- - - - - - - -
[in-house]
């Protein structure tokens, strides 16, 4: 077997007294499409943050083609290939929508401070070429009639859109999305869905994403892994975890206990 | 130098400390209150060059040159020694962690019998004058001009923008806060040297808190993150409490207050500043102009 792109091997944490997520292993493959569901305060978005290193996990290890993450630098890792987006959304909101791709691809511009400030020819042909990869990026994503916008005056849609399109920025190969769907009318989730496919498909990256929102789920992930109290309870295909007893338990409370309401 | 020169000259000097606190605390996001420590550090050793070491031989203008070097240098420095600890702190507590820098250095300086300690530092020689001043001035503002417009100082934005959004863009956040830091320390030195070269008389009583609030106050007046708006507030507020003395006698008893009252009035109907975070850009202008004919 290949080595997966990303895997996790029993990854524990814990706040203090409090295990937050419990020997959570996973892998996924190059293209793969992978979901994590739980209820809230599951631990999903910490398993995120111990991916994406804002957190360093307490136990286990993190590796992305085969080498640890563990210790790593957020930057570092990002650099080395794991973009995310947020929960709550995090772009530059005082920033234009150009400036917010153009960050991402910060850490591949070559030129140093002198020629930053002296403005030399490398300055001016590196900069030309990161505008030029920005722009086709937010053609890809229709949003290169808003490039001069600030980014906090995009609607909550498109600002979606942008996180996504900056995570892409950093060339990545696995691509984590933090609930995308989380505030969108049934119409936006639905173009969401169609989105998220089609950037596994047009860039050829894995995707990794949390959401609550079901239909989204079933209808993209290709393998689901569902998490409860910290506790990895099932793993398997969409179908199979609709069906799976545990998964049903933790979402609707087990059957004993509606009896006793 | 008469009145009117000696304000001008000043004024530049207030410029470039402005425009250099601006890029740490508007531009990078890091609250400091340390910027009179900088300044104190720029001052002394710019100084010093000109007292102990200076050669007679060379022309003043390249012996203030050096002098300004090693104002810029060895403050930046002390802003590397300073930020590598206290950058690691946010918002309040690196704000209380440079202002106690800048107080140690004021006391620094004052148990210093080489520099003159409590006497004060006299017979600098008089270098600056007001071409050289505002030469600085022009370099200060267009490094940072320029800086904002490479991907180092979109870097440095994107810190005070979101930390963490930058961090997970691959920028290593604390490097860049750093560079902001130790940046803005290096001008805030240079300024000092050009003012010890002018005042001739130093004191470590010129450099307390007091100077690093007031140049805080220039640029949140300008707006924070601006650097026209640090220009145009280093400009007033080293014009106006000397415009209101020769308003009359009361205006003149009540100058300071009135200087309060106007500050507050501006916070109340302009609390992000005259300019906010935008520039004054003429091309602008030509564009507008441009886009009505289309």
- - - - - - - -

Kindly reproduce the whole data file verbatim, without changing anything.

[in-house]
């Protein structure tokens, strides 16, 4: 077997007294499409943050083609290939929508401070070429009639859109999305869905994403892994975890206990 | 130098400390209150060059040159020694962690019998004058001009923008806060040297808190993150409490207050500043102009 792109091997944490997520292993493959569901305060978005290193996990290890993450630098890792987006959304909101791709691809511009400030020819042909990869990026994503916008005056849609399109920025190969769907009318989730496919498909990256929102789920992930109290309870295909007893338990409370309401 | 020169000259000097606190605390996001420590550090050793070491031989203008070097240098420095600890702190507590820098250095300086300690530092020689001043001035503002417009100082934005959004863009956040830091320390030195070269008389009583609030106050007046708006507030507020003395006698008893009252009035109907975070850009202008004919 290949080595997966990303895997996790029993990854524990814990706040203090409090295990937050419990020997959570996973892998996924190059293209793969992978979901994590739980209820809230599951631990999903910490398993995120111990991916994406804002957190360093307490136990286990993190590796992305085969080498640890563990210790790593957020930057570092990002650099080395794991973009995310947020929960709550995090772009530059005082920033234009150009400036917010153009960050991402910060850490591949070559030129140093002198020629930053002296403005030399490398300055001016590196900069030309990161505008030029920005722009086709937010053609890809229709949003290169808003490039001069600030980014906090995009609607909550498109600002979606942008996180996504900056995570892409950093060339990545696995691509984590933090609930995308989380505030969108049934119409936006639905173009969401169609989105998220089609950037596994047009860039050829894995995707990794949390959401609550079901239909989204079933209808993209290709393998689901569902998490409860910290506790990895099932793993398997969409179908199979609709069906799976545990998964049903933790979402609707087990059957004993509606009896006793 | 008469009145009117000696304000001008000043004024530049207030410029470039402005425009250099601006890029740490508007531009990078890091609250400091340390910027009179900088300044104190720029001052002394710019100084010093000109007292102990200076050669007679060379022309003043390249012996203030050096002098300004090693104002810029060895403050930046002390802003590397300073930020590598206290950058690691946010918002309040690196704000209380440079202002106690800048107080140690004021006391620094004052148990210093080489520099003159409590006497004060006299017979600098008089270098600056007001071409050289505002030469600085022009370099200060267009490094940072320029800086904002490479991907180092979109870097440095994107810190005070979101930390963490930058961090997970691959920028290593604390490097860049750093560079902001130790940046803005290096001008805030240079300024000092050009003012010890002018005042001739130093004191470590010129450099307390007091100077690093007031140049805080220039640029949140300008707006924070601006650097026209640090220009145009280093400009007033080293014009106006000397415009209101020769308003009359009361205006003149009540100058300071009135200087309060106007500050507050501006916070109340302009609390992000005259300019906010935008520039004054003429091309602008030509564009507008441009886009009505289309």